Despite the importance of food, for most people, not much thought and planning goes into their diet. This is a risky way to live as food is the body’s fuel, and what you eat directly affects your health. When it comes to the body’s nutritional needs, teeth are just as susceptible as other organs.
Good nutrition is vital for oral health. However, the two have a unique cause-and-effect relationship. Malnutrition can cause oral health issues. When this happens, you may be unable to eat properly, thus causing further malnutrition.
Teeth require different vitamins, minerals, and micronutrients to grow well and remain healthy. Some include Calcium, Iron, and vitamins A, D, C, B1, B2, B6, and B12. The absence of such nutrients affects tooth development, mineralization, and gum development, among others. This leaves your teeth susceptible to decay-causing bacteria and acid. Also, it will be more difficult for your immune system to ward off infections in the mouth, increasing the risk of developing periodontal disease.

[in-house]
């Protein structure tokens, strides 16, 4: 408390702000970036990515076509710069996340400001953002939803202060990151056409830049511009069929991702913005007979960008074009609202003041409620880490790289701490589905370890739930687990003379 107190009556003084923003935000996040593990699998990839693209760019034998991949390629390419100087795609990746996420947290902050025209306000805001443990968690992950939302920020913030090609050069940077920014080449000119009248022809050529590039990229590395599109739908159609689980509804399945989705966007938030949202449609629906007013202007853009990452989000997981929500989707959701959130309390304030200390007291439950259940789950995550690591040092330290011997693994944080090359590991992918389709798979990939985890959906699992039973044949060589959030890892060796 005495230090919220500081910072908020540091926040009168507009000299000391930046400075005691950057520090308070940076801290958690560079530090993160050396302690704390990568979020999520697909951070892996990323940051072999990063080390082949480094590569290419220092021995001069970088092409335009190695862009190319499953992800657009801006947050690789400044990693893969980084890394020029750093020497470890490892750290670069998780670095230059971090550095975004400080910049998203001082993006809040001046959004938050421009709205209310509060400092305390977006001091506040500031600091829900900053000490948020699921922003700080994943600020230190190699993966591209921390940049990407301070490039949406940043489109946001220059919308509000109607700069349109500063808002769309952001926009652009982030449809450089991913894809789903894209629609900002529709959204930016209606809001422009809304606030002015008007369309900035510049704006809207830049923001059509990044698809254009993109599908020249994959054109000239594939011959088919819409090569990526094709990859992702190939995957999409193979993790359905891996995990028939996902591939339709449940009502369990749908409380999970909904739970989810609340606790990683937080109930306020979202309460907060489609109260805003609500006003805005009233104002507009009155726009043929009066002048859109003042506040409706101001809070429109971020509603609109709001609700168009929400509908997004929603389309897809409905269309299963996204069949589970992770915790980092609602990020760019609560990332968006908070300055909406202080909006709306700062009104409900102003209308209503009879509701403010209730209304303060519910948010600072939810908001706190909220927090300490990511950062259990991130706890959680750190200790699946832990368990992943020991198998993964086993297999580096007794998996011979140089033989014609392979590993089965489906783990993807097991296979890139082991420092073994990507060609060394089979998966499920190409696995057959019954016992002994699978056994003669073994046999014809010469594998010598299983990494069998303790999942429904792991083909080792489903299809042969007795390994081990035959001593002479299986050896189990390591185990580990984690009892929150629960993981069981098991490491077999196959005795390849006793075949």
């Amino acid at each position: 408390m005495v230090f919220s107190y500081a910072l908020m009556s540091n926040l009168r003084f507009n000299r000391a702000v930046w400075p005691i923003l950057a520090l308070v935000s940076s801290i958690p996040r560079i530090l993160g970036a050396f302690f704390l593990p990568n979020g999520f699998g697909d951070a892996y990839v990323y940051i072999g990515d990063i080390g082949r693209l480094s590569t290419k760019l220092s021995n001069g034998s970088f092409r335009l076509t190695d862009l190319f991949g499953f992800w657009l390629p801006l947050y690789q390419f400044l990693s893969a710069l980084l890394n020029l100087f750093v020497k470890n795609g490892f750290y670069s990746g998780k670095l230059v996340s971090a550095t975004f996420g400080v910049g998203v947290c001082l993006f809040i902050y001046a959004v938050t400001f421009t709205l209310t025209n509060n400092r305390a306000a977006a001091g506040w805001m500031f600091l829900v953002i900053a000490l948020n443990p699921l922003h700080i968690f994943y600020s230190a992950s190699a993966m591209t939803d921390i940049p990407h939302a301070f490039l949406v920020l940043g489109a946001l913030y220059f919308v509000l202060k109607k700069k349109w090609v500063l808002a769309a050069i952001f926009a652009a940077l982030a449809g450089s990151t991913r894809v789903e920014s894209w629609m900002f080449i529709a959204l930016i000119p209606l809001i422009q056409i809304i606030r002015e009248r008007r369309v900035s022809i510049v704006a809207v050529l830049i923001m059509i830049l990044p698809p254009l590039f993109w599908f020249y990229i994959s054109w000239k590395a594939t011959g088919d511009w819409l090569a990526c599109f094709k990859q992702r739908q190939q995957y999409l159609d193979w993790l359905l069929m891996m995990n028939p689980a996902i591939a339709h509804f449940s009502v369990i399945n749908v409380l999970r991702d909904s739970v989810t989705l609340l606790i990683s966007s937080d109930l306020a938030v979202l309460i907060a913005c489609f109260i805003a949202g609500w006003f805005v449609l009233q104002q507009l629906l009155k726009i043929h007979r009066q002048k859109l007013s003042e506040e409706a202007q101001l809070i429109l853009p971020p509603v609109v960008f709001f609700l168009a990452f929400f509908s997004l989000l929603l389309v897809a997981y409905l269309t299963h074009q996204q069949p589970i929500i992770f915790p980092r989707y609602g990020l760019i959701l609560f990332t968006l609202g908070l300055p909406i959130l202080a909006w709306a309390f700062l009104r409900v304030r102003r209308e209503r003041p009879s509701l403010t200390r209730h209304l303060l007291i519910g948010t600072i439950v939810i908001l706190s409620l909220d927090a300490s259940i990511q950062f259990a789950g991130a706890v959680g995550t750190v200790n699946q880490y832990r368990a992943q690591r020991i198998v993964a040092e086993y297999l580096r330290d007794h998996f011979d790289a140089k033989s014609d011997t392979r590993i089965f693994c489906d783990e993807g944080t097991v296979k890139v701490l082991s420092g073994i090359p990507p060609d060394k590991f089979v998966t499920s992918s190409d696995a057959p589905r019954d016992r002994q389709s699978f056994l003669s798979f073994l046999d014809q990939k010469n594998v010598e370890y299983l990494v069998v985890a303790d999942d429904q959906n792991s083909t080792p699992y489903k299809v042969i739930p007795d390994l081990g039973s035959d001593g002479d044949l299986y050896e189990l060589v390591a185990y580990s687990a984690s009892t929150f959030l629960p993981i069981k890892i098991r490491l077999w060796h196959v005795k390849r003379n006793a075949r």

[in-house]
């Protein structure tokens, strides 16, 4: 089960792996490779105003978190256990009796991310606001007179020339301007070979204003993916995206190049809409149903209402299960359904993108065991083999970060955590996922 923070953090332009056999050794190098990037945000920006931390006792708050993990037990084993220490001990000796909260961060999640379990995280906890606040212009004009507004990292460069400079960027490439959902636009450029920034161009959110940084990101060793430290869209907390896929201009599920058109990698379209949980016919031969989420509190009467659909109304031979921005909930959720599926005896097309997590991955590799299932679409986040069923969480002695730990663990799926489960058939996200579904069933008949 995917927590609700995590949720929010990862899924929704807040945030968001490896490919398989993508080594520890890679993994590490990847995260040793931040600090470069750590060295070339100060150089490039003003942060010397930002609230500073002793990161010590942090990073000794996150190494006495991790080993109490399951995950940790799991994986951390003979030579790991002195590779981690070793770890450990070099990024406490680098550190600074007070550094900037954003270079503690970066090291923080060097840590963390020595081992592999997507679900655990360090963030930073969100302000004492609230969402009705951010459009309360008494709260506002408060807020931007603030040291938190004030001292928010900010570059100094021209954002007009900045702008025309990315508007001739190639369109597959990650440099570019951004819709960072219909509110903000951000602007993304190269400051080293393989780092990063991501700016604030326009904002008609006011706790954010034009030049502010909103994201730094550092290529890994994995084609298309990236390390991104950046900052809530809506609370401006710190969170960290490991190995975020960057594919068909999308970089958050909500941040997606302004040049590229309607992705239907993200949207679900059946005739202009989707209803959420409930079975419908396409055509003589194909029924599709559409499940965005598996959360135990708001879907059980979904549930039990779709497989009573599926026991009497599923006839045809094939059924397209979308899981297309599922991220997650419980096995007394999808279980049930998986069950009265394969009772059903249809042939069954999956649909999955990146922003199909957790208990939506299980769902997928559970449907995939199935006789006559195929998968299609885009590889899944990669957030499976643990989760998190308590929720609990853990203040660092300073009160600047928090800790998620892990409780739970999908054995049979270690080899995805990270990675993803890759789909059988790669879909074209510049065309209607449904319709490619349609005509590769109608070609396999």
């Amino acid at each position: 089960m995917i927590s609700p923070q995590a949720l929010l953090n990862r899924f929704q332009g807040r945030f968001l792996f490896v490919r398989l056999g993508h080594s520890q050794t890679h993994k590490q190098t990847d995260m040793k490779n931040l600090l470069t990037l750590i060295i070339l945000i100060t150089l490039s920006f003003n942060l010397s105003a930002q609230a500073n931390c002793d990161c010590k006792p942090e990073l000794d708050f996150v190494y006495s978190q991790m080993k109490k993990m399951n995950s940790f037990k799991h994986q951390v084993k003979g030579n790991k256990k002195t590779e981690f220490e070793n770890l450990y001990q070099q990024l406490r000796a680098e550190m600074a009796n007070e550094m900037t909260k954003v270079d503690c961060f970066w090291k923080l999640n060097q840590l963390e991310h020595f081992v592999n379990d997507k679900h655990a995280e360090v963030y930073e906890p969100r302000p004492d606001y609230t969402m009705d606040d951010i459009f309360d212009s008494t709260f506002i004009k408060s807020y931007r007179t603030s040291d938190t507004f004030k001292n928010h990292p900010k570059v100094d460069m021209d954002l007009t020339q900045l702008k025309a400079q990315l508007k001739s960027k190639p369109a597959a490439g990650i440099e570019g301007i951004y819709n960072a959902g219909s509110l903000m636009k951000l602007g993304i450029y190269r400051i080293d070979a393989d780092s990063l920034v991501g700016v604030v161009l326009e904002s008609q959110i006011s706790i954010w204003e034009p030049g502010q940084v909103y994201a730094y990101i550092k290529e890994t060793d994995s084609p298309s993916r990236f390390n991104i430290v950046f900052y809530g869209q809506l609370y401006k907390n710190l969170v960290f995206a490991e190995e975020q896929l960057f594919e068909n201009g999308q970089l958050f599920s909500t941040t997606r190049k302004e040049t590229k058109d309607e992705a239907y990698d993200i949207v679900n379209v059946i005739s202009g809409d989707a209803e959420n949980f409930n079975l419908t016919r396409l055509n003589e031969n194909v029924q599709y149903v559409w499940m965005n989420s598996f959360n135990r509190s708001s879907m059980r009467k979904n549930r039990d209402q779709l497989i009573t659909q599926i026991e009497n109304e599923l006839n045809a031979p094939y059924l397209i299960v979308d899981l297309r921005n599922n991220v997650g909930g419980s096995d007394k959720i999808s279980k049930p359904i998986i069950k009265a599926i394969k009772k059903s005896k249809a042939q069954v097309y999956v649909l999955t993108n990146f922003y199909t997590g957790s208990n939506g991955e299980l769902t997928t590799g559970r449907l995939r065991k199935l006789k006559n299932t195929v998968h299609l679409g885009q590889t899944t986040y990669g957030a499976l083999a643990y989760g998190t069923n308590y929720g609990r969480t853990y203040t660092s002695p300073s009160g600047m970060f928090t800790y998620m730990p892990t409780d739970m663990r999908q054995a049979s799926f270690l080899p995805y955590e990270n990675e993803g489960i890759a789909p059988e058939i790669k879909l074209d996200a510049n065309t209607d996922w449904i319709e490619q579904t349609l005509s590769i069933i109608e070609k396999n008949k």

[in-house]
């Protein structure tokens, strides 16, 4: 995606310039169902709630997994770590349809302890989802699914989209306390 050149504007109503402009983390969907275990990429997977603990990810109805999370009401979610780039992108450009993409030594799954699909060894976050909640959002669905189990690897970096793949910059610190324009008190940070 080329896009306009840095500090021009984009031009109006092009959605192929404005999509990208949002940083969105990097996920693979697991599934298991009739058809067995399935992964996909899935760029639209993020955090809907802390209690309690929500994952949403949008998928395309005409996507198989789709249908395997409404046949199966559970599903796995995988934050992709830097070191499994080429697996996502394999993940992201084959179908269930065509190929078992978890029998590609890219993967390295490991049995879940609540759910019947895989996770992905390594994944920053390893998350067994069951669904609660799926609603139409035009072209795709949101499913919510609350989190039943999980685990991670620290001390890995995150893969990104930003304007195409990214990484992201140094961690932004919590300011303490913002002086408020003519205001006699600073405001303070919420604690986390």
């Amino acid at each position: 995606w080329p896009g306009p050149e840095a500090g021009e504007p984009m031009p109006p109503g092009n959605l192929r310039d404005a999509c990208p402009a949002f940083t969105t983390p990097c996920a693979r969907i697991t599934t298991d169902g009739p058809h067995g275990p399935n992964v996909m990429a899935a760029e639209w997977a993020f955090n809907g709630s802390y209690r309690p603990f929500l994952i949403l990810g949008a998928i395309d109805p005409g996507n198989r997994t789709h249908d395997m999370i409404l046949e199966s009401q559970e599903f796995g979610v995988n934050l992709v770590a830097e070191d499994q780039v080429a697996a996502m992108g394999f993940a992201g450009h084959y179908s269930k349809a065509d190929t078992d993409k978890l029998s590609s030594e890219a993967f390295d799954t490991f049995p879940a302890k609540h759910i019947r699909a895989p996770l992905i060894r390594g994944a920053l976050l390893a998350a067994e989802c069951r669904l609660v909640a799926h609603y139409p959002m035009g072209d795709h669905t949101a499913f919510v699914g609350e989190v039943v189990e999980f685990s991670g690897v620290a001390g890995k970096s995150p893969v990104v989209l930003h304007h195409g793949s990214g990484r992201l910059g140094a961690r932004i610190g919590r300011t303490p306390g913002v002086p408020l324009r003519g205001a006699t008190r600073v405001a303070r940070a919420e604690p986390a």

Despite the misguided notion that malnutrition is associated with poverty and starvation, it’s not necessarily the case. One may seem like they’re in good shape or even obese but still be malnourished. This is because one may consume many empty calories that translate to mass gain but have no nutritional value. This is a form of malnutrition referred to as hidden hunger, which affects many Australians.
Dental caries and malnutrition remain an intertwined global health challenge, especially among children in indigenous and remote populations. What’s worse is that nutritional challenges seem to be increasing. This is primarily due to the global nutrition transition where processed, low-quality, high-fat, carbohydrate-dense, high-sugar foods lacking in micronutrients have replaced traditional diets. Along with a dramatic increase in malnutrition, it has also led to a dramatic rise in chronic disease and obesity.